For the past several weeks, I have been interviewing individuals affected by our nation's immigration laws for a recent series in the Post-Star. 

Many of the individuals I spoke with expressed a sincere desire to be in this country because they love our country and the opportunities it presents. Many detailed arrests and being detained in federal detention centers because they stayed in the U.S. after their visa expired.

I realize letting a visa expire is illegal, but so it running a red light, not paying a parking ticket, or letting a vehicle registration expire. I remember a young man in Vermont who was in court for his 19th offense of driving with a suspended driver's license. He was not jailed.

For foreign nationals who have lived in this country for decades, paid into Social Security and paid taxes that benefit all of us, is imprisonment really the answer? 

As a former cops and justice reporter in Vermont and Pennsylvania, I have covered horrific crimes and murders over the years, like the grandmother who was murdered in Essex County after two men carjacked her in the Rutland Price Chopper parking lot on her way to work.  I investigated the national hate movement and spent a great deal of time interviewing national leaders of the Aryan Nations and the KKK. Editors have sent me to crime scenes where husbands had allegedly murdered their wives, one while the children were home. I witnessed the place where Vermont State Police found the body of a young woman thrown over a railing and down a ravine in the Green Mountain National Forest.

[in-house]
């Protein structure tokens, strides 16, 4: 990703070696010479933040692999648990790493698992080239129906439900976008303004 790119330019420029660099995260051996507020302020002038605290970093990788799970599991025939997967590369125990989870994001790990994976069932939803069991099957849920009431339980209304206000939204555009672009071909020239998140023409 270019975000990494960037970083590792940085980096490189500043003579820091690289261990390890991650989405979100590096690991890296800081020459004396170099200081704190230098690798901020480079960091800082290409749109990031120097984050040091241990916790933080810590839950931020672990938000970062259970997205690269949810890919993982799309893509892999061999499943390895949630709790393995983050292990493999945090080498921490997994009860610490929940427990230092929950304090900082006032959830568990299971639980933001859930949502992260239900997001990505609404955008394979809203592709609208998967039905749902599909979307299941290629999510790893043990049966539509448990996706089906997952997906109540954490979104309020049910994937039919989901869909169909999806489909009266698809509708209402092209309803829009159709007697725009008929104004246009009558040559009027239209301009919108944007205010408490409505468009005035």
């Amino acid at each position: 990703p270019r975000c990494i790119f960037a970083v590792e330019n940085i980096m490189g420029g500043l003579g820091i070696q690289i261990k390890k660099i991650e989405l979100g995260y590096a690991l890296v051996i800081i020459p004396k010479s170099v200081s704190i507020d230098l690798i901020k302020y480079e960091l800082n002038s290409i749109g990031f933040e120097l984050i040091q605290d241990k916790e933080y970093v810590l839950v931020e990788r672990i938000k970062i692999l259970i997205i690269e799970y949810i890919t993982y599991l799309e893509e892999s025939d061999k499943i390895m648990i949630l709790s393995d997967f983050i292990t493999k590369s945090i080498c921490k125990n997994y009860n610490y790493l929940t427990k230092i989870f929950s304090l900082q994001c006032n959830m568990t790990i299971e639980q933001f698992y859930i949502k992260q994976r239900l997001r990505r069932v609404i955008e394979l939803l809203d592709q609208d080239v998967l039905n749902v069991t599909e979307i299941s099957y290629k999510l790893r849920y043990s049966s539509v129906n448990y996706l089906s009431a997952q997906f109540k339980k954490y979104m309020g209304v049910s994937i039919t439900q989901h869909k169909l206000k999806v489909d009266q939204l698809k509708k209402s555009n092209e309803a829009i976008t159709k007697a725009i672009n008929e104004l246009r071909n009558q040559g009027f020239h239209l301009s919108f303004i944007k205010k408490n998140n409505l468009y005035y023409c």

So when I think about a mother or father trying to feed their children and make a better life for their family by working hard at a skilled job, I can't really equate the crimes. And I can't understand the increased level of law enforcement resources dedicated to finding, arresting and imprisoning them. This year, the president ordered 10,000 more ICE agents added to a pool of over 45,000.

Does the effort and the punishment equal the crime, I wonder?

The more I thought about this, the more I was struck by parallel themes in classic literature: Characters facing harsh imprisonment for non-violent and what I consider smaller (misdemeanor) crimes.

In Victor Hugo's, long censored — from 1864 to 1959 — story of Jean Valjean, readers are faced with the manifestation of legal injustice. Valjean was villainized and hunted for years by Inspector Javert. His original crime? Stealing a loaf of bread because he and his young sister were hungry. 

Hugo, who lived in exile for nearly two decades was trying to bring to light such inequities of justice in "Les Miserables."

“As long as there are ignorance and poverty on Earth,” wrote Hugo in the book's preface, “books such as this one may not be useless.”

As I was writing this blog, I was thinking about crimes related to basic survival,feeding families and poverty. And I recalled signs i have seen in cities, pointing out that it was illegal to feed the homeless.  Food-sharing laws make it illegal to share food with a homeless person. There are now more than 70 U.S. cities with proposed or finalized laws.

In 2013, a 90-year-old WW II veteran and chef, Arnold Abbot, was cooking elaborate meals and serving them to the homeless in a  Fort Lauderdale park. He was arrested and faced 60 days in jail for feeding the homeless. In 1991, Arnold started the Love Thy Neighbor Fund in honor of his wife because before she passed away they fed the homeless together. Today, now 93 and labeled a scofflaw, Arnold is still fighting city government and vows to keep feeding the homeless despite continued legal action against him.

Does Arnold deserve to be jailed even though he is breaking the no feeding the homeless law?

I am left wondering, is there no room for humanity and reason in our laws and their punishments? 

Kathleen Phalen-Tomaselli is a features writer at The Post-Star. She can be reached at for comments or story ideas. 


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